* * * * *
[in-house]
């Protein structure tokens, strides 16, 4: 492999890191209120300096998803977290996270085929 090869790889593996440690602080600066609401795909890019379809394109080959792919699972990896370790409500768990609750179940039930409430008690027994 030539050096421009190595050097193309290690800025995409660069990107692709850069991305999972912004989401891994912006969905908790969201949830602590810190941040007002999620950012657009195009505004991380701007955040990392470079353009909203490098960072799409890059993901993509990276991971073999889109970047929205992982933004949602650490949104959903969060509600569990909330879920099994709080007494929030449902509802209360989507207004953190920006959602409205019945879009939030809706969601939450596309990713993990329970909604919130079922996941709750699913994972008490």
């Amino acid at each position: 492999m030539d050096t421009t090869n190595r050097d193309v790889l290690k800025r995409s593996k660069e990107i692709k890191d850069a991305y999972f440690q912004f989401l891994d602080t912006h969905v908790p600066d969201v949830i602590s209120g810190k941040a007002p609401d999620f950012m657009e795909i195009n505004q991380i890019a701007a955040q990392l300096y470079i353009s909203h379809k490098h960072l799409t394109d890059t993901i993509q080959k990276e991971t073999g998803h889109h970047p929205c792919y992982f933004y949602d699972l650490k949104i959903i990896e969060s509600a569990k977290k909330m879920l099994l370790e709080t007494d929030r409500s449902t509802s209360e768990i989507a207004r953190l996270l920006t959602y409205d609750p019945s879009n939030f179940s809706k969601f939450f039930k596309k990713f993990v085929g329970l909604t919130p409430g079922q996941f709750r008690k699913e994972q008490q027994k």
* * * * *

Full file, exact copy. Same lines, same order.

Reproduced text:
[in-house]
């Protein structure tokens, strides 16, 4: 492999890191209120300096998803977290996270085929 090869790889593996440690602080600066609401795909890019379809394109080959792919699972990896370790409500768990609750179940039930409430008690027994 030539050096421009190595050097193309290690800025995409660069990107692709850069991305999972912004989401891994912006969905908790969201949830602590810190941040007002999620950012657009195009505004991380701007955040990392470079353009909203490098960072799409890059993901993509990276991971073999889109970047929205992982933004949602650490949104959903969060509600569990909330879920099994709080007494929030449902509802209360989507207004953190920006959602409205019945879009939030809706969601939450596309990713993990329970909604919130079922996941709750699913994972008490």
């Amino acid at each position: 492999m030539d050096t421009t090869n190595r050097d193309v790889l290690k800025r995409s593996k660069e990107i692709k890191d850069a991305y999972f440690q912004f989401l891994d602080t912006h969905v908790p600066d969201v949830i602590s209120g810190k941040a007002p609401d999620f950012m657009e795909i195009n505004q991380i890019a701007a955040q990392l300096y470079i353009s909203h379809k490098h960072l799409t394109d890059t993901i993509q080959k990276e991971t073999g998803h889109h970047p929205c792919y992982f933004y949602d699972l650490k949104i959903i990896e969060s509600a569990k977290k909330m879920l099994l370790e709080t007494d929030r409500s449902t509802s209360e768990i989507a207004r953190l996270l920006t959602y409205d609750p019945s879009n939030f179940s809706k969601f939450f039930k596309k990713f993990v085929g329970l909604t919130p409430g079922q996941f709750r008690k699913e994972q008490q027994k």